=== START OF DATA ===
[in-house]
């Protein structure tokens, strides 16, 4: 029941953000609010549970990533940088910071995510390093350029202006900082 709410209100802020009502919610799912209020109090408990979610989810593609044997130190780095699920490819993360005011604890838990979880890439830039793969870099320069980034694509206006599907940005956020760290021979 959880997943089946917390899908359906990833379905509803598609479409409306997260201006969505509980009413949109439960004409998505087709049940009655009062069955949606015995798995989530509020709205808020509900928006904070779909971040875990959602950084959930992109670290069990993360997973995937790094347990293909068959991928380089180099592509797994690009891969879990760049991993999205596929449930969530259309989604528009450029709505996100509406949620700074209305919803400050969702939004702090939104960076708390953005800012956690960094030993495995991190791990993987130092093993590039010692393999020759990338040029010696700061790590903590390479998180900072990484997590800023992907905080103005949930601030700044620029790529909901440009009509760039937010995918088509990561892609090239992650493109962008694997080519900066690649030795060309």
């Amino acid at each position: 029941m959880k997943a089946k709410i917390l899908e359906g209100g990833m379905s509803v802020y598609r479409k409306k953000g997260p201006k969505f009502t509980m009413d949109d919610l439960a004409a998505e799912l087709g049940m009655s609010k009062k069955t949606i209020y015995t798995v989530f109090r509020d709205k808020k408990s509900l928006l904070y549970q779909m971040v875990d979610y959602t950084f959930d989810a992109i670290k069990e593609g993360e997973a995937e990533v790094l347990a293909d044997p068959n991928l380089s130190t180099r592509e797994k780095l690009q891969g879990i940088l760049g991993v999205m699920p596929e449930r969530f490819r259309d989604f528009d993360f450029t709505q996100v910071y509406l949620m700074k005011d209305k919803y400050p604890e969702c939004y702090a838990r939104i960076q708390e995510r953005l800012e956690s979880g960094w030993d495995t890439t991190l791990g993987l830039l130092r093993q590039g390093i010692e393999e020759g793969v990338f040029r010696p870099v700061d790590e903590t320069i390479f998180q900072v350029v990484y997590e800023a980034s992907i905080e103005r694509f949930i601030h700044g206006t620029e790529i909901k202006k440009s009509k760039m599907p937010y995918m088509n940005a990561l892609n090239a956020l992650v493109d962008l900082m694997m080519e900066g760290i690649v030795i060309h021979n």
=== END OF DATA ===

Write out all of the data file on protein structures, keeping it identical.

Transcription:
[in-house]
């Protein structure tokens, strides 16, 4: 029941953000609010549970990533940088910071995510390093350029202006900082 709410209100802020009502919610799912209020109090408990979610989810593609044997130190780095699920490819993360005011604890838990979880890439830039793969870099320069980034694509206006599907940005956020760290021979 959880997943089946917390899908359906990833379905509803598609479409409306997260201006969505509980009413949109439960004409998505087709049940009655009062069955949606015995798995989530509020709205808020509900928006904070779909971040875990959602950084959930992109670290069990993360997973995937790094347990293909068959991928380089180099592509797994690009891969879990760049991993999205596929449930969530259309989604528009450029709505996100509406949620700074209305919803400050969702939004702090939104960076708390953005800012956690960094030993495995991190791990993987130092093993590039010692393999020759990338040029010696700061790590903590390479998180900072990484997590800023992907905080103005949930601030700044620029790529909901440009009509760039937010995918088509990561892609090239992650493109962008694997080519900066690649030795060309």
């Amino acid at each position: 029941m959880k997943a089946k709410i917390l899908e359906g209100g990833m379905s509803v802020y598609r479409k409306k953000g997260p201006k969505f009502t509980m009413d949109d919610l439960a004409a998505e799912l087709g049940m009655s609010k009062k069955t949606i209020y015995t798995v989530f109090r509020d709205k808020k408990s509900l928006l904070y549970q779909m971040v875990d979610y959602t950084f959930d989810a992109i670290k069990e593609g993360e997973a995937e990533v790094l347990a293909d044997p068959n991928l380089s130190t180099r592509e797994k780095l690009q891969g879990i940088l760049g991993v999205m699920p596929e449930r969530f490819r259309d989604f528009d993360f450029t709505q996100v910071y509406l949620m700074k005011d209305k919803y400050p604890e969702c939004y702090a838990r939104i960076q708390e995510r953005l800012e956690s979880g960094w030993d495995t890439t991190l791990g993987l830039l130092r093993q590039g390093i010692e393999e020759g793969v990338f040029r010696p870099v700061d790590e903590t320069i390479f998180q900072v350029v990484y997590e800023a980034s992907i905080e103005r694509f949930i601030h700044g206006t620029e790529i909901k202006k440009s009509k760039m599907p937010y995918m088509n940005a990561l892609n090239a956020l992650v493109d962008l900082m694997m080519e900066g760290i690649v030795i060309h021979n």